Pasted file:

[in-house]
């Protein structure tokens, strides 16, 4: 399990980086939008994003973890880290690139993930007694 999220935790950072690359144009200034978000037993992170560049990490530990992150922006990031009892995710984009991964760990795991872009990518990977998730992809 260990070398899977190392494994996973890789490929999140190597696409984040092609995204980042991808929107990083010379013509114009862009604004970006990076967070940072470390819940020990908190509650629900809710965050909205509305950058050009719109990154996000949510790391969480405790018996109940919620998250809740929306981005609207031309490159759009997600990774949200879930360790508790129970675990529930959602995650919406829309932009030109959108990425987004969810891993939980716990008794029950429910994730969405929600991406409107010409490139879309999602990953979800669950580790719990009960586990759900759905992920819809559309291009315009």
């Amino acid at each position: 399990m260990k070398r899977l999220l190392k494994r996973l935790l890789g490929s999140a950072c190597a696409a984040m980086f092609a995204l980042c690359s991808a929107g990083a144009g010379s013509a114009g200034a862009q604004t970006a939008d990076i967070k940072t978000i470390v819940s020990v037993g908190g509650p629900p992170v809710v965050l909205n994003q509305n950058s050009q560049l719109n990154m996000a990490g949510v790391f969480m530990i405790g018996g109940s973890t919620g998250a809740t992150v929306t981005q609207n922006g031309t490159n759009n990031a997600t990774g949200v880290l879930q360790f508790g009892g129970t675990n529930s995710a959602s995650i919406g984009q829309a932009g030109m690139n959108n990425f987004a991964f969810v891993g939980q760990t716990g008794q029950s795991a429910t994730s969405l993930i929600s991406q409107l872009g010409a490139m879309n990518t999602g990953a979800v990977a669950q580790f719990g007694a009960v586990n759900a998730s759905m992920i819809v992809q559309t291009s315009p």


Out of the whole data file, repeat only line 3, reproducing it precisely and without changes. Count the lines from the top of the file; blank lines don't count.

């Amino acid at each position: 399990m260990k070398r899977l999220l190392k494994r996973l935790l890789g490929s999140a950072c190597a696409a984040m980086f092609a995204l980042c690359s991808a929107g990083a144009g010379s013509a114009g200034a862009q604004t970006a939008d990076i967070k940072t978000i470390v819940s020990v037993g908190g509650p629900p992170v809710v965050l909205n994003q509305n950058s050009q560049l719109n990154m996000a990490g949510v790391f969480m530990i405790g018996g109940s973890t919620g998250a809740t992150v929306t981005q609207n922006g031309t490159n759009n990031a997600t990774g949200v880290l879930q360790f508790g009892g129970t675990n529930s995710a959602s995650i919406g984009q829309a932009g030109m690139n959108n990425f987004a991964f969810v891993g939980q760990t716990g008794q029950s795991a429910t994730s969405l993930i929600s991406q409107l872009g010409a490139m879309n990518t999602g990953a979800v990977a669950q580790f719990g007694a009960v586990n759900a998730s759905m992920i819809v992809q559309t291009s315009p």